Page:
Signal troops ready to keep mission connected
DARMSTADT, Germany — Five years ago, Staff Sgt. David DeLuca managed a Toys “R” Us in upstate New York, but longed for a change.
He got it.
Next week, DeLuca’s unit, the 578th Signal Company based in Darmstadt, will be among the first V Corps troops to leave for an open-ended mission to Southwest Asia.
“I wanted to do something more important with my life than work at a toy store,” said the father of three. “I think back, no one would picture me with a rifle running across the desert.”
But first, DeLuca’s platoon heads to Grafenwöhr to support Victory Scrimmage, a classified V Corps exercise that includes staff from four combat divisions. As a satellite communications team chief, DeLuca leads 15 troops who establish vital links between commanders. They set up tactical satellite — “tac-sat” for short, DeLuca said. Their equipment can reach commands in the States, he said.
“Anything over 200 miles,” DeLuca said. “We’re the long-haul communications.”
After the exercise, the signal troops move to Hungary before heading toward the Middle East, he said.
“After Sept. 11, we knew we were going to fit in somewhere,” DeLuca said. “Since then, we’ve been prepared to go.”
For the past two weeks, the company held classes each morning on basic soldiers’ skills, said 1st Sgt. George Larimore, 37. Troop inspections this week ranged from communication gear to overgarments that protect from nuclear, biological and chemical hazards.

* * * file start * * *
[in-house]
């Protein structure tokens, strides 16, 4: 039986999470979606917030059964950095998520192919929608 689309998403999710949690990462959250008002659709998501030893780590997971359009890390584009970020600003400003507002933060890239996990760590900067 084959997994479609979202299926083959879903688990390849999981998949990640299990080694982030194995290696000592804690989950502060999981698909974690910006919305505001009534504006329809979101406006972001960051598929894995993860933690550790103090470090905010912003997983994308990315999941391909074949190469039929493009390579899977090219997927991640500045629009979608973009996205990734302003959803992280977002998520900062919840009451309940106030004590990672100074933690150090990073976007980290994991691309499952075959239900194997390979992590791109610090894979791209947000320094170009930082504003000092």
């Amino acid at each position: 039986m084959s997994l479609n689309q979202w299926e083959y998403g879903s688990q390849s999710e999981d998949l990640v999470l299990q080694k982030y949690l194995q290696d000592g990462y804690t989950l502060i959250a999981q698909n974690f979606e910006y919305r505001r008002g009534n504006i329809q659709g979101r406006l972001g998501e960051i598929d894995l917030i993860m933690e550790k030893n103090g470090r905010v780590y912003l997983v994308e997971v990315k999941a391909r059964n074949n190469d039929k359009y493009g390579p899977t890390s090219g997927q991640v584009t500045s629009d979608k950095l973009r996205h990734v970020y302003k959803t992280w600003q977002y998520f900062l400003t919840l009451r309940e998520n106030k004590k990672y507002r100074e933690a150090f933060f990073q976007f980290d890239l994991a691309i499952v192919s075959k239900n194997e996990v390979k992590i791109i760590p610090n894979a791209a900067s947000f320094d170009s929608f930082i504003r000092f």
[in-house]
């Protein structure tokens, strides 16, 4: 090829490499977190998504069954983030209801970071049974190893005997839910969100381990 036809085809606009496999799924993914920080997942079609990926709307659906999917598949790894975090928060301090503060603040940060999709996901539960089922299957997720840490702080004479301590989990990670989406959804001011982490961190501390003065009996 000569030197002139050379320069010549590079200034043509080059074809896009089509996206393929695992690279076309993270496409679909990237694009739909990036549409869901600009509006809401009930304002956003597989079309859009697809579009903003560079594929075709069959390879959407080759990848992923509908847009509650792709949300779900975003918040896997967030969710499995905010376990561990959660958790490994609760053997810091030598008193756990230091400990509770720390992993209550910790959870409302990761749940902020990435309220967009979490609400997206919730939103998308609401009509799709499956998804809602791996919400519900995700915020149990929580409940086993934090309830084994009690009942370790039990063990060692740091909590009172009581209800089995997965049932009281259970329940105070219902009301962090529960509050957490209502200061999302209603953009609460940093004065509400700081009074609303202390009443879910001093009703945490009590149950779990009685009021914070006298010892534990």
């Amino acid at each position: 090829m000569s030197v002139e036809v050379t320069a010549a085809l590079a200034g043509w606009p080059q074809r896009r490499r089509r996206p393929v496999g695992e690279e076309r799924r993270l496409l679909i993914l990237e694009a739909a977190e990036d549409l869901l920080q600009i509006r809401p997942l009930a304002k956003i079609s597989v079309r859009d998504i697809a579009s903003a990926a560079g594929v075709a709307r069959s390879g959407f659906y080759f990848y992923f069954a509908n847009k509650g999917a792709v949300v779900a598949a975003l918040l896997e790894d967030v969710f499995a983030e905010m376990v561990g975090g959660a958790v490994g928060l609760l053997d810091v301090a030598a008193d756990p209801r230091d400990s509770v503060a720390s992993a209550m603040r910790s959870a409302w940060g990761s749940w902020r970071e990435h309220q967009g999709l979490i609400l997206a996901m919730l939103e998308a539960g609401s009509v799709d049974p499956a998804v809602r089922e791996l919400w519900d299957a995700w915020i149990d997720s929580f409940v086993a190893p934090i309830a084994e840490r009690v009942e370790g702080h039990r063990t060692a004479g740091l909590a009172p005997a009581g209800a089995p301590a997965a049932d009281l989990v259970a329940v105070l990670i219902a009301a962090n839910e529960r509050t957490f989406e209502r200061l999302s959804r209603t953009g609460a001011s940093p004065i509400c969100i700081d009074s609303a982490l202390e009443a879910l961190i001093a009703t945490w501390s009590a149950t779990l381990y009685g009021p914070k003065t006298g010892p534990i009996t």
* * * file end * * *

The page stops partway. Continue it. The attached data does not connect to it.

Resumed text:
On Friday, Larimore said, troops get their anthrax shots.
Soldiers not supporting Victory Scrimmage are planning to head straight to Kuwait, he said.
The 578th is “one-of-a-kind” in V Corps, that normally links the corps commander with his maneuver divisions, company commander Capt. Chris Manning said.
While Manning’s company leaves around the same time as the Vilseck-based 94th Engineer Battalion, it will not directly support the construction troops, he said.
Manning’s troops are no strangers to overseas missions. In the past 18 months, 578th soldiers deployed to Israel, Macedonia, Poland, Bosnia and Kosovo, Manning said. In between, they supported corps exercises such as Warfighter and Victory Strike.
“It’s not hard for them to prepare,” Manning said. “We do our wartime mission on a daily basis.”
In October, one platoon deployed to Kuwait and remained through December for Internal Look, an exercise for U.S. Central Command’s headquarters. That platoon came home for the holidays, but returns to Kuwait this week, Larimore said.
On New Year’s Eve, the company was among about 800 V Corps troops who received deployment orders.
Pfc. Daniel Grove’s family read about the order in the local paper, back in St. Cloud, Minn. Grove, 20, has been preparing them for the past six months. Both Grove’s brother and father wore the uniform, so they knew his situation, he said.
Grove’s platoon bounces microwave signals off the troposphere — the lowest layer of the Earth’s atmosphere — to uplink troops on the battlefield. Dubbed “tropo” for short, the uplink consists of a trailer with large antennae, Grove said. Once set up, Grove tweaks the antennae to get a clear signal.
Like many first-term soldiers, Grove sees deployment as good experience — at least more interesting than garrison work, he said.
“When we get out there, we’ll have the real-world stuff, trouble-shooting problems” Grove said. “What an opportunity.”